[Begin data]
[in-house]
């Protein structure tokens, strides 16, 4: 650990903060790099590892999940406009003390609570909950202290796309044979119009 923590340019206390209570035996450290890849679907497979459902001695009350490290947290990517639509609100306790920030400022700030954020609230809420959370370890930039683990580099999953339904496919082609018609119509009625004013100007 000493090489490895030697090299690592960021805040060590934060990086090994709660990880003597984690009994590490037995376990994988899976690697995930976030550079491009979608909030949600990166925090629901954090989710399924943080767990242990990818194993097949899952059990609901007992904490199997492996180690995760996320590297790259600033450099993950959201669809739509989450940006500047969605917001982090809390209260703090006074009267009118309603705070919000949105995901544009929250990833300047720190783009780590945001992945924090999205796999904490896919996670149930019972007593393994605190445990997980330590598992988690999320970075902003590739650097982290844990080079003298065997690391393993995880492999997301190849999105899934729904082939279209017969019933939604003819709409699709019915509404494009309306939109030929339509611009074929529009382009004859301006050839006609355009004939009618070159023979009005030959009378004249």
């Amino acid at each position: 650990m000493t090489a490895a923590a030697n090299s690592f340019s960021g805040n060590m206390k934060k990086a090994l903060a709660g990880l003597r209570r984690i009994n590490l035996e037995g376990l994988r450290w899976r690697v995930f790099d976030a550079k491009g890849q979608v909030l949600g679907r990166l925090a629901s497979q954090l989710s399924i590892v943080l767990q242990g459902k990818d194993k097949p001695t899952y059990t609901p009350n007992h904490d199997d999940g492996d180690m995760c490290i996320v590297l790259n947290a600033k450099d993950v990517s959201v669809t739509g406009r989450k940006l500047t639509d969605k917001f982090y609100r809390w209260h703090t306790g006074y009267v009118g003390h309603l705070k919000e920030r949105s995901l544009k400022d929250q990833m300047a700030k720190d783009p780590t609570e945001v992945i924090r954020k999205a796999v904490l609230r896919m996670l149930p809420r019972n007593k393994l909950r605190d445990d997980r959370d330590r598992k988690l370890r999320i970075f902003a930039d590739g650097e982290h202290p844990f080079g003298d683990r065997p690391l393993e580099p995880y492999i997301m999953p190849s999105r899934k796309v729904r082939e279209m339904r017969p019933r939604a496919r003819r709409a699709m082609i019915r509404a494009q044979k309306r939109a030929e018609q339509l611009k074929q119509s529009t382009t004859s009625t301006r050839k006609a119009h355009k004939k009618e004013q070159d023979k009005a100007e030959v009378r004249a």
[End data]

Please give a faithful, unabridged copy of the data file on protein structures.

[in-house]
């Protein structure tokens, strides 16, 4: 650990903060790099590892999940406009003390609570909950202290796309044979119009 923590340019206390209570035996450290890849679907497979459902001695009350490290947290990517639509609100306790920030400022700030954020609230809420959370370890930039683990580099999953339904496919082609018609119509009625004013100007 000493090489490895030697090299690592960021805040060590934060990086090994709660990880003597984690009994590490037995376990994988899976690697995930976030550079491009979608909030949600990166925090629901954090989710399924943080767990242990990818194993097949899952059990609901007992904490199997492996180690995760996320590297790259600033450099993950959201669809739509989450940006500047969605917001982090809390209260703090006074009267009118309603705070919000949105995901544009929250990833300047720190783009780590945001992945924090999205796999904490896919996670149930019972007593393994605190445990997980330590598992988690999320970075902003590739650097982290844990080079003298065997690391393993995880492999997301190849999105899934729904082939279209017969019933939604003819709409699709019915509404494009309306939109030929339509611009074929529009382009004859301006050839006609355009004939009618070159023979009005030959009378004249």
């Amino acid at each position: 650990m000493t090489a490895a923590a030697n090299s690592f340019s960021g805040n060590m206390k934060k990086a090994l903060a709660g990880l003597r209570r984690i009994n590490l035996e037995g376990l994988r450290w899976r690697v995930f790099d976030a550079k491009g890849q979608v909030l949600g679907r990166l925090a629901s497979q954090l989710s399924i590892v943080l767990q242990g459902k990818d194993k097949p001695t899952y059990t609901p009350n007992h904490d199997d999940g492996d180690m995760c490290i996320v590297l790259n947290a600033k450099d993950v990517s959201v669809t739509g406009r989450k940006l500047t639509d969605k917001f982090y609100r809390w209260h703090t306790g006074y009267v009118g003390h309603l705070k919000e920030r949105s995901l544009k400022d929250q990833m300047a700030k720190d783009p780590t609570e945001v992945i924090r954020k999205a796999v904490l609230r896919m996670l149930p809420r019972n007593k393994l909950r605190d445990d997980r959370d330590r598992k988690l370890r999320i970075f902003a930039d590739g650097e982290h202290p844990f080079g003298d683990r065997p690391l393993e580099p995880y492999i997301m999953p190849s999105r899934k796309v729904r082939e279209m339904r017969p019933r939604a496919r003819r709409a699709m082609i019915r509404a494009q044979k309306r939109a030929e018609q339509l611009k074929q119509s529009t382009t004859s009625t301006r050839k006609a119009h355009k004939k009618e004013q070159d023979k009005a100007e030959v009378r004249a």